It is important to remember where
builders come from
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It is important to remember where builders come from!
Often, people are in the building trade because:
Someone in their family was also in the same trade.
They enjoy working with their hands (note we didn't say are good at working with their hands) and this may be because when they were at school they lacked confidence with reading, writing, maths, etc.
No other industry that we know of allows you to set up the next day and call yourself a builder.
They had Lego or Meccano, or some other brick type game when they were children (be very careful what you buy your children as presents!).
Where do clients come from!
They are normally people that
Don't understand property and the building industry because they don't have any friends or family in that industry.
They didn't enjoy working with their hands and were good at reading, writing, maths, etc, at school.
They have a well paid job and have the means to employ someone to do the jobs that are not so nice in life.
They didn't have Lego, Meccano, etc, as presents!
So, you can see there is an immediate difference between a builder and a client and that is why it is so important to communicate clearly.
Communication is everything
Whatever size the job is, particularly smaller jobs (we can't really give an amount because what some people consider a lot of money other people consider a small amount of money), you will need to communicate.
You will need to prepare a list of what you require doing. This is known as a schedule of works.
Photographs are always very good, as you can show the kind of thing that you have seen that you would like doing, or finding articles in magazines, etc.
Ask the builder for an itemized list and repeat this process with two or three builders.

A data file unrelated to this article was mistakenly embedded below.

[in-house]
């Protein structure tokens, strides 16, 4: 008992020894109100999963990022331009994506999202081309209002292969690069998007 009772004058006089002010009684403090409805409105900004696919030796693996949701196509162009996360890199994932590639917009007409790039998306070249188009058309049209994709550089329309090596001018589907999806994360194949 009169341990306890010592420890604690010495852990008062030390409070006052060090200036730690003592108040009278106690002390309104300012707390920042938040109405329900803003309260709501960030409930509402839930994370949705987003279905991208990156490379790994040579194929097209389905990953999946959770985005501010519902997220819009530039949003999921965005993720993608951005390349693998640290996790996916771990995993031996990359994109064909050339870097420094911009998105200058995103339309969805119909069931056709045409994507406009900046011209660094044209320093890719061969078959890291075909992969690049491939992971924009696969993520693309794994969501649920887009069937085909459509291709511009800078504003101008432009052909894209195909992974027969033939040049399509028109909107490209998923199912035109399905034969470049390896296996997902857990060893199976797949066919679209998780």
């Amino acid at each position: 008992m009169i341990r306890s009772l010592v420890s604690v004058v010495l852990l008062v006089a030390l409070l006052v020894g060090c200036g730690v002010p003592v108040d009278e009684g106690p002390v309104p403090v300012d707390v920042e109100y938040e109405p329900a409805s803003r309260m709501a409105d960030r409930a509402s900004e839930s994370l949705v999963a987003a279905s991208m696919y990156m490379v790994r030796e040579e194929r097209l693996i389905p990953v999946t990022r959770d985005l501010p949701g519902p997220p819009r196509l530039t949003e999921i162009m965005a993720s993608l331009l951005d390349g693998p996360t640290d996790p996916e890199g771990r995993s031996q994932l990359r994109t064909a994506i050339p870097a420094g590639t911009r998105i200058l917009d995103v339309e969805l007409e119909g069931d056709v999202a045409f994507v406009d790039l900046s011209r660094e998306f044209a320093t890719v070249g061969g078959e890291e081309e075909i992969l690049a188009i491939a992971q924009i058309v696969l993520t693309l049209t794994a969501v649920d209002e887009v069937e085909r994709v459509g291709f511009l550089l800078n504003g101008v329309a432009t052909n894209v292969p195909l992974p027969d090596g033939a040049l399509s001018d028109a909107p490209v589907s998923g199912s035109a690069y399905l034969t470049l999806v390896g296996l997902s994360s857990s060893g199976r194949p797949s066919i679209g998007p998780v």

Compare the different quotes and also the end prices and make sure the builders are pricing like to like or in a similar manner. If one price is half the price of the other builder's prices then it is likely they are not pricing for the same thing! Look at the two or three quotes and identify the items that are priced differently and then phone the builder up and ask him about adding these items on or taking them away, whichever way you are dealing with the process.
If you want specific things, such as specialist items, e.g. the lime mortar repointing of your bricks, or you have an expensive shower that you want fitting, advise them and remind them and advise them and remind them again; communication is the key.
For larger building projects we would recommend you use a building professional, such as a building surveyor. Again, you need to communicate with them. It is worth looking at the sort of background a building surveyor has.
They usually will have had family friends or something to do with the building industry.
They will normally have enjoyed working with their hands and been reasonably good at reading, writing and maths.